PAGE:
Packaging and Modules
First off we have a look at how OCZ ships the FlexXLC Edition memory modules. The 2GB kit of two matched pairs of 1GB modules arrived in a protective plastic blister package that doesn't take the world and then some to open, thankfully.
The packaging explains how OCZ's new cooling system works to keep the modules cool when running such high speeds.
The modules themselves are quite impressive. They are by far the largest DDR-2 memory modules on the market thanks to the XLC liquid cooling system that they use - that's right, these modules are water cooled. The diagram below from OCZ explains how the cooling concept actually works:
They not only operate with water cooling, but if you don't want to use water, that's fine, these modules can be cooled conventionally without water just by plugging them into your motherboard. The large heatsinks on the top keep the modules cool without the aid of water.
OCZ has put these modules out from the factory designed to run at PC2-9200 mode - 1150MHz DDR or 575MHz. The modules come with 5-5-5-18 timing ratings and support up to 2.4v with OCZ's Extended Voltage Protection (EVP) program without voiding the warranty. In fact, you need to use around this higher than usual voltage to operate the RAM at 1150MHz DDR. Our testings even showed that it will even operate stable at 2.5v without any problems at all when using the water cooling. To keep the electrical interference down, OCZ has gone to the largest PCB they have ever used, and 8 layer design, which will aid in added stability when overclocking to extremes.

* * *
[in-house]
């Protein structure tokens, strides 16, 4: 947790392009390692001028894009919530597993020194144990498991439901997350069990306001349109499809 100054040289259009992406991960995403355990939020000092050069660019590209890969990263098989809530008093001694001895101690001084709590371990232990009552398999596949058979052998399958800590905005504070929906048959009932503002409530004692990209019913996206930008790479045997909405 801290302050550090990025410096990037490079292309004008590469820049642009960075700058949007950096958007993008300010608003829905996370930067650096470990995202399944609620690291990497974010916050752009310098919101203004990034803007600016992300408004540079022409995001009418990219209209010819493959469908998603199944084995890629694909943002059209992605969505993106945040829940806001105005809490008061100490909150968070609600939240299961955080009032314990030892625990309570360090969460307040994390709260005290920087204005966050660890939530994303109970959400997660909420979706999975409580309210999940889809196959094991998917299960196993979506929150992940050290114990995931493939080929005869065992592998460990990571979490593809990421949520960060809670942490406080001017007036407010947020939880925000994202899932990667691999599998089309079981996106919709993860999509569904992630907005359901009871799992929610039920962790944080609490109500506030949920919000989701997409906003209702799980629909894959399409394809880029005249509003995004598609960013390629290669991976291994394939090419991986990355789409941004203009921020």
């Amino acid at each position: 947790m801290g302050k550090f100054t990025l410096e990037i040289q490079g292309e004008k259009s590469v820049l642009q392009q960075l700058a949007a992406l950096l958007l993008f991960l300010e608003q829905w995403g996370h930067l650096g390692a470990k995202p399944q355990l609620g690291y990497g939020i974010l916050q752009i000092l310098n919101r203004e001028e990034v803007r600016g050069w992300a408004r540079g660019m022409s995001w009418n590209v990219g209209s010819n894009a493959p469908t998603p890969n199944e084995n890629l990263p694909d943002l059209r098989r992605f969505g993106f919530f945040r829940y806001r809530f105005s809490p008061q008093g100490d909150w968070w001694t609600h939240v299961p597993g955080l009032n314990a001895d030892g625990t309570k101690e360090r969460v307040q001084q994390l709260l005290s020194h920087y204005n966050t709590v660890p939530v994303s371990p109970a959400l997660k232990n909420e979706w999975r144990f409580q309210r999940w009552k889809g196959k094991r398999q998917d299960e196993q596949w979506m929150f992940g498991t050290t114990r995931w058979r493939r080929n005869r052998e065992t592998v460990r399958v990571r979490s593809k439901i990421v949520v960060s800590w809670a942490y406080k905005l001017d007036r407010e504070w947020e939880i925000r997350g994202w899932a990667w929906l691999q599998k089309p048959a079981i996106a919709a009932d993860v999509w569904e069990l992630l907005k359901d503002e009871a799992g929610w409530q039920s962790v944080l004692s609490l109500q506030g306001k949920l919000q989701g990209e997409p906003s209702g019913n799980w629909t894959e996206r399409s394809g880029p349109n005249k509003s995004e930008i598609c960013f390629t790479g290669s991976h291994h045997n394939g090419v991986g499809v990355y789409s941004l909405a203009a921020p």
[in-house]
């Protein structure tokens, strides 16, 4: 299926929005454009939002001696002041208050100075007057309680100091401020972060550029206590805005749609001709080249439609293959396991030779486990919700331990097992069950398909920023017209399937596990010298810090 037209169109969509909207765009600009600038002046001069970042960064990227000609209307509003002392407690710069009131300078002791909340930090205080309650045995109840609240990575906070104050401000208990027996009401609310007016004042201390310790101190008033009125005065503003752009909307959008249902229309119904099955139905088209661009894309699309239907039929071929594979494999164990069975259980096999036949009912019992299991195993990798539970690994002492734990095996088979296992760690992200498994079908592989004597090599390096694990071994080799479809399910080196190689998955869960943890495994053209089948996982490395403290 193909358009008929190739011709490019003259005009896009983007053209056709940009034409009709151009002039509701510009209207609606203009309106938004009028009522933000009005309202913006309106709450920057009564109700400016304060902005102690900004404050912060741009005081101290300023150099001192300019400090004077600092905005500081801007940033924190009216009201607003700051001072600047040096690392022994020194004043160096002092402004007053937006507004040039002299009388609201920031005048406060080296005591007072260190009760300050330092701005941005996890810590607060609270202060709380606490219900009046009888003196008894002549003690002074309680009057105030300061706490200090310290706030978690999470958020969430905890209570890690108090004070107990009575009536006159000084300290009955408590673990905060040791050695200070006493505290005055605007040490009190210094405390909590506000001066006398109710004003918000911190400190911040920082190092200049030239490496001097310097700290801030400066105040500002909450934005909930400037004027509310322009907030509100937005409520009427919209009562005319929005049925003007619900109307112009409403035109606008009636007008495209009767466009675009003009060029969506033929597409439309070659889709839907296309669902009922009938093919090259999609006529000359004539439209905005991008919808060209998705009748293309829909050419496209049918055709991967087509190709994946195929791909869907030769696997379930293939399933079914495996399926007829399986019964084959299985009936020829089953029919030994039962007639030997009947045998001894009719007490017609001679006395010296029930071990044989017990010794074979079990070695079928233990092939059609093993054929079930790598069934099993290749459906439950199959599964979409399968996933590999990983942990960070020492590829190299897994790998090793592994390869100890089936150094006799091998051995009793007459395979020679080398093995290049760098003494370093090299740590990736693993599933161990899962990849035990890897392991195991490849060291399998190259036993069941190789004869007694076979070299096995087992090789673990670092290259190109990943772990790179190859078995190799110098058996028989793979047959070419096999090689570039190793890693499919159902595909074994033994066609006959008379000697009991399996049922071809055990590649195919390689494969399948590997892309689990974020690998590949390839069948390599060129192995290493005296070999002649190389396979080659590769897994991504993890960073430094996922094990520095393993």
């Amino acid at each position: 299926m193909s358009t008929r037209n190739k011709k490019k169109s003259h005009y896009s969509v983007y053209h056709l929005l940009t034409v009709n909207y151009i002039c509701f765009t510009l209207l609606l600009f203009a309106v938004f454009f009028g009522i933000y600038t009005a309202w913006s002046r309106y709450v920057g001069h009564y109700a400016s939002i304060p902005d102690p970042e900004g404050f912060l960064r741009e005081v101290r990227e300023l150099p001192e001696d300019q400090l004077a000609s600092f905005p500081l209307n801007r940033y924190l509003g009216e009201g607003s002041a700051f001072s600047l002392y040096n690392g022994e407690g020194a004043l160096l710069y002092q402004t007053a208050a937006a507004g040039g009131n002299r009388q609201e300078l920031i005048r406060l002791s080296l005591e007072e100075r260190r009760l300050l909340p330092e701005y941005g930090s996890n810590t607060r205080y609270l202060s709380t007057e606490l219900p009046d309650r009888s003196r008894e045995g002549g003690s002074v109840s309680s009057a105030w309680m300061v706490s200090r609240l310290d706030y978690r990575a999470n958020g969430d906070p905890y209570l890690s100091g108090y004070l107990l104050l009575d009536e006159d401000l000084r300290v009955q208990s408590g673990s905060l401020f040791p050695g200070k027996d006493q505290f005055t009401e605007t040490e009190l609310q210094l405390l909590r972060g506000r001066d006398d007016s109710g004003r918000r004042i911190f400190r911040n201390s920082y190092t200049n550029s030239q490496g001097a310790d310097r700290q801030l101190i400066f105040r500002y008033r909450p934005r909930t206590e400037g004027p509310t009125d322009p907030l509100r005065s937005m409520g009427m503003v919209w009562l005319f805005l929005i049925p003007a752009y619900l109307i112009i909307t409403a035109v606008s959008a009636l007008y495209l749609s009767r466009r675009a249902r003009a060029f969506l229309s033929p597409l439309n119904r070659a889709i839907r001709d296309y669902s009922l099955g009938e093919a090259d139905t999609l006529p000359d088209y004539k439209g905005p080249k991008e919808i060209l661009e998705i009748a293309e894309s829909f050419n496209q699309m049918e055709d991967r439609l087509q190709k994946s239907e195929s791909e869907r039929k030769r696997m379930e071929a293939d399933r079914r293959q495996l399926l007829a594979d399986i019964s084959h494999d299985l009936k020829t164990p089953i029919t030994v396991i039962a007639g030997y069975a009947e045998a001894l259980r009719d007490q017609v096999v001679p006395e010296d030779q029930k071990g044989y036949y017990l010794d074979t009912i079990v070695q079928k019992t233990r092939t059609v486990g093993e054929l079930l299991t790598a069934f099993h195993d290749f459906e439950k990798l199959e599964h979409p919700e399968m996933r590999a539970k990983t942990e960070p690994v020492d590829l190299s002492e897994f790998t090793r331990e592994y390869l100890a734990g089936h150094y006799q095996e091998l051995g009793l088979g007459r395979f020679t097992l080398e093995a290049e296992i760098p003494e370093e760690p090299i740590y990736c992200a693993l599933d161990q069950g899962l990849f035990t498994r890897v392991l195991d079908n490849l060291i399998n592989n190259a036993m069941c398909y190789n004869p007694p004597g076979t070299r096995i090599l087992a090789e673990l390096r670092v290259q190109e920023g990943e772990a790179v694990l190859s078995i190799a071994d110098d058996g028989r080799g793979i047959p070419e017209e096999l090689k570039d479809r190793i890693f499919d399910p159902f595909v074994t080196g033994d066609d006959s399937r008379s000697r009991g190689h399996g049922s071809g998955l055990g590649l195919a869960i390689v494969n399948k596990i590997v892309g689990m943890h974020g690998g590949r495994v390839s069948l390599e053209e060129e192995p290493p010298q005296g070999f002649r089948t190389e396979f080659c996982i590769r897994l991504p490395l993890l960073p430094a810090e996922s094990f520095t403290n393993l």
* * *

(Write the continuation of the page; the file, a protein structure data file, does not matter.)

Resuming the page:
From the top of the modules we get a better look at the heatsink that OCZ has used for when you run the modules with passive cooling. This is an all alloy heatsink that connects to the copper base of the water cooling system. The barbs used for the water cooling system are quarter inch (or 6mm) diameter tubing. Our Gigabyte 3D Galaxy II water cooling system has these ports on their splitter systems ready to go, which we found quite helpful.